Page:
4)India to carry out projects in Rakhine:- India will carry out more development projects in the Rakhine province of Myanmar, which is considered the homeland of the Rohingya community. The decision was taken during the state visit of President U Win Myint of Myanmar. He is paying a four day visit from February 26 to 29.

Rakhine has been in the news because of Myanmar military’s campaign against the Rohingya who were forced to live in refugee camps in Bangladesh.

One of the main purpose of India’s developmental work is aimed at creating hospitable conditions for the Rohingya community.

About Rakhine State :- Rakhine State is a state in Myanmar. Situated on the western coast, it is bordered by Chin State to the north, Magway Region, Bago Region and Ayeyarwady Region to the east, the Bay of Bengal to the west and the Chittagong Division of Bangladesh to the northwest.

5)Lockheed to deliver six MH-60R copters in 2021:- Lockheed Martin will deliver six MH-60R Multi-Role Helicopters (MRH) to the Navy in 2021 and the order would be completed by 2025, sources said on Thursday.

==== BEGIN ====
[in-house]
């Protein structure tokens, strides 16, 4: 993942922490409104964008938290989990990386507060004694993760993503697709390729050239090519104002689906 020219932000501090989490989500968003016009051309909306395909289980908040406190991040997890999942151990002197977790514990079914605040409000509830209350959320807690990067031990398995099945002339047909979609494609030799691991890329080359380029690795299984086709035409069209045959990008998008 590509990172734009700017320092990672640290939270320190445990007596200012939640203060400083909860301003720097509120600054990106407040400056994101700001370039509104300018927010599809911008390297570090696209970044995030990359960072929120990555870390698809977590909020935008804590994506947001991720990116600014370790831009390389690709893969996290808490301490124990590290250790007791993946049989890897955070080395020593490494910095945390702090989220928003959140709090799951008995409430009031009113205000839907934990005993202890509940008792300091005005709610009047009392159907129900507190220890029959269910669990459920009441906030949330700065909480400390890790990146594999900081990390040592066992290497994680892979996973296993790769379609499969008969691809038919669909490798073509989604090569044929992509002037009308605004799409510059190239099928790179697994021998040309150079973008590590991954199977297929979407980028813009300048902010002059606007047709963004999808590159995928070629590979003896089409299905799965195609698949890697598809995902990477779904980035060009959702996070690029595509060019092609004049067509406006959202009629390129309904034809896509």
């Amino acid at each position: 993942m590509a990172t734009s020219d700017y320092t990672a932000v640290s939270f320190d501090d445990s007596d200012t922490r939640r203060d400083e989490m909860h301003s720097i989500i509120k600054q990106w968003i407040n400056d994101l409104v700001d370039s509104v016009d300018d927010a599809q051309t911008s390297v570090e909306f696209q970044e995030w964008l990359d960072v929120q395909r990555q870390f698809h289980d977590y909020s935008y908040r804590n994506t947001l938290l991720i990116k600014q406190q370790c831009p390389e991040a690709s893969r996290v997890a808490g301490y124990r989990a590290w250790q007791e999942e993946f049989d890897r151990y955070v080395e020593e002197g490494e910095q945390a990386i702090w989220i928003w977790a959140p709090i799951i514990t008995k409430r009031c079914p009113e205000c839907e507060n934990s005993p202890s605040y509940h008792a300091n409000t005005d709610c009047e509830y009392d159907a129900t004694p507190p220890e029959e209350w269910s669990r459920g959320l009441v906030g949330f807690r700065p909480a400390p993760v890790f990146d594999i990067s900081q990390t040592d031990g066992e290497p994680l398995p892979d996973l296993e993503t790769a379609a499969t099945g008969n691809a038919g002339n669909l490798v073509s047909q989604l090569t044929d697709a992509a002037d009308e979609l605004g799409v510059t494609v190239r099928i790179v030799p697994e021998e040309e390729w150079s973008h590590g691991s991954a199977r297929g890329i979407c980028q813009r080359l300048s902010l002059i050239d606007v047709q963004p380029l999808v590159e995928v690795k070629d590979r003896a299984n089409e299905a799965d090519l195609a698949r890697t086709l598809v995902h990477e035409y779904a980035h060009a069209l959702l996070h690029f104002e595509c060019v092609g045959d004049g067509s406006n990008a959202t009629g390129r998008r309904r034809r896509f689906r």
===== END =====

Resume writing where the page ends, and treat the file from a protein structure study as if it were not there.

The deal, worth around $2.2 billion, was signed early this week during the visit of U.S. President Donald Trump.

EDITORIALS :-

Lead : Aadhaar, no standout performer in welfare delivery

What has been Discussed in the Editorial : Aadhaar based biometric authentication did not reduce PDS leakages finds Jharkhand based empirical study.

Why was Aadhar System Introduced:- When Aadhaar was conceived a decade ago, the rationale postulated was: India spends nearly three trillion rupees a year across several core welfare programmes such as Public Distribution System (PDS), LPG, Mahatma Gandhi National Rural Employment Guarantee Act etc; roughly 30-40% of this is lost in leakages; leakages are largely due to ‘ghost’ and ‘duplicate’ beneficiaries using fake identities to avail these benefits a unique identity biometric scheme can eliminate these leakages and vastly improve efficiency in welfare delivery.

What Did the Study in Jharkhand Found Out :The study concluded that Aadhaar-based biometric authentication had no measurable benefit.Aadhaar-based biometric authentication did not reduce leakages due to elimination of ghosts and duplicates, as widely perceived.
On the other hand, they found that Aadhaar-based biometric authentication increased transaction costs for beneficiaries.